Classes currently being offered at the center include basketball, zumba, sewing, jewelry, computers, senior fitness, tae kwon do, spin, and a wide variety of dance.
The center is open Monday through Saturday from 9 a.m. to 10 p.m. (Xtreme Teens only from 7-10 p.m. on Fridays and Saturdays) and Sunday from noon to 4 p.m.
Boy Scout Troop 1572, located nearby in Clinton, is a very active organization. The Boy Scouts welcome boys from 11 to 17 years old to join in camping, hiking, biking, backpacking, serving the community, and becoming prepared for anything life can throw at them. Last year, Scouts from Troop 1572 went whitewater rafting, kayaking, and camping at Solomon’s Island, placed luminaries at Antietam National Battlefield, and camped in the snow at Harper’s Ferry! Very recently, many members of Troop 1572 who were 14 or older made the trip to the Philmont High Adventure Base in New Mexico for a week of backpacking in the Sangre de Cristo foothills. Past high adventure trips include canoeing in Maine, biking the C&O Canal towpath, and scuba diving at Florida Sea Base.
Cub Scout Pack 1572 is a very active Pack located in the same place as Troop 1572. Cub Scouting allows boys from 7 to 10 years old to participate in family camping, pinewood derby races, and learning about the outdoors. Each age group has its own Den. Recent pack activities include snow tubing at Liberty Mountain Resort, family camping at Solomon’s Island Naval Recreation Center, and cleaning up the biking trail at National Harbor with the help of the Troop.
Boy Scouting and Cub Scouting hold plenty of adventure!
Come to one of Troop 1572’s meetings! They are held every Wednesday from 7:00 p.m. to 8:30 p.m., except the last one of the month, at St. Mary’s Church Hall, 13407 Piscataway Road, Clinton, MD 20735
Troop 1572’s website: http://bsatroop1572.scoutlander.com/
Come to one of Pack 1572’s meetings! The entire Pack meets once a month at St. Mary’s Church Hall, 13407 Piscataway Road, Clinton, MD 20735.
Each Cub Scout Den holds 2 additional meetings a month.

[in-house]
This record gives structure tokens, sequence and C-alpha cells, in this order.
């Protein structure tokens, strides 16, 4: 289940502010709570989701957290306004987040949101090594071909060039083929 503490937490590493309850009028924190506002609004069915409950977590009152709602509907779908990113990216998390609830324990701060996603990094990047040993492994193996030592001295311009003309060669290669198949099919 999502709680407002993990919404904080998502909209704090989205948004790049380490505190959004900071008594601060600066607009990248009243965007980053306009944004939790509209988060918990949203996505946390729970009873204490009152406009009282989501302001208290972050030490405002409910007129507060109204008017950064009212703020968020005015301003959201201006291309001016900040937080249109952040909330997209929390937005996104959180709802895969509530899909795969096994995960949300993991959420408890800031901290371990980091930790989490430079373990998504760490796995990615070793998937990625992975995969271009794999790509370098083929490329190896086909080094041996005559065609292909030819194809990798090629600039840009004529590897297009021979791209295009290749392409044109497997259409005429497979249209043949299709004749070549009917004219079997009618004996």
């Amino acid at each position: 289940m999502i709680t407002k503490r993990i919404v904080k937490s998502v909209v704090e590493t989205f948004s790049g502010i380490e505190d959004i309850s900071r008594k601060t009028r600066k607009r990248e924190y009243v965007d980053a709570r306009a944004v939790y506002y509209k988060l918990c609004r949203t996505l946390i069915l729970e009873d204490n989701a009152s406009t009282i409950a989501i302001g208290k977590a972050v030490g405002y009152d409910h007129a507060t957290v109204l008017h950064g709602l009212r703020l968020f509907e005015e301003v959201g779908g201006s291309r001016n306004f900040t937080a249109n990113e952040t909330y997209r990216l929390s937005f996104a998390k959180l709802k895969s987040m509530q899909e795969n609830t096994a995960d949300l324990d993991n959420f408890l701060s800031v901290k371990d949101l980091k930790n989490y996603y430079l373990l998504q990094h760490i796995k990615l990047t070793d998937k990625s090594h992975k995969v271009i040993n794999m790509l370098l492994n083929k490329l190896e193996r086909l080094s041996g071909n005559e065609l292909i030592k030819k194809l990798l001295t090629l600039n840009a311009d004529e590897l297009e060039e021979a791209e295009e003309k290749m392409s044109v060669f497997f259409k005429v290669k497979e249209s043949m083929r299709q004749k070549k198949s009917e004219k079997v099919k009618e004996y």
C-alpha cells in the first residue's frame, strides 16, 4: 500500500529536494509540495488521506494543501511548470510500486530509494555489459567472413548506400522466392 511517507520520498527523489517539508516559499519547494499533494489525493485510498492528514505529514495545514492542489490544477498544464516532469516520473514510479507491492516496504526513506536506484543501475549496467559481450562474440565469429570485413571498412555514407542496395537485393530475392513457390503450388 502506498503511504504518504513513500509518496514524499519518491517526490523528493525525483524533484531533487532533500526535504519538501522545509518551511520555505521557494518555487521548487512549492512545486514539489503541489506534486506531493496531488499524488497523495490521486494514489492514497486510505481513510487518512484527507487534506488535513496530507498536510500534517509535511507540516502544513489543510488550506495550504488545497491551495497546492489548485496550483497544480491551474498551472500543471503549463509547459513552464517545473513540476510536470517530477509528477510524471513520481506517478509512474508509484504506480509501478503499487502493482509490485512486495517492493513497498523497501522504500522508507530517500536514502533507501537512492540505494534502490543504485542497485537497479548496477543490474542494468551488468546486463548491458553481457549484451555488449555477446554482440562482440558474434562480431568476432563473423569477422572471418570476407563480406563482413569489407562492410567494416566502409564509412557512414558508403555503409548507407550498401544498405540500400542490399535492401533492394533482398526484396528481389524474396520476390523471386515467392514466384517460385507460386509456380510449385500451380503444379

Pack 1572’s website: http://pack1572.scoutlander.com/
After about a year on the job, the new manager of Fort Washington Park and other local units of the National Park Service described the status of the parks under her jurisdiction and plans for improvements at the PHCA quarterly meeting on September 25, 2012. PHCA mem- bers also reelected President Gwynn Roberson and other officers and board members, as well as approving a budget for the 2013 fiscal year.
The guest speaker at the meeting was Brandi Bradford, Southern District Manager for the National Capital Parks-East Region of the National Park Service. She explained that the Southern District includes Fort Foote, Harmony Hall, Fort Washington Park, and Piscataway Park.
Fort Washington Park is the primary unit in the Southern District. Dating back to 1809, the fort is located at the end of Fort Washington Road overlooking the Potomac. Bradford reported that the visitors center is being repainted, and fences and roads will also be repaired. Restoration of the Fort Washington structures is a continual project because of weather and shifting grounds. Restoration of the main fort is complete and the drawbridge is scheduled for restoration.
Fort Foote, constructed in 1863 as part of the Civil War defenses around Washington, is located along the Potomac River on Fort Foote Road. Bradford reported that the welcoming station is scheduled for repair.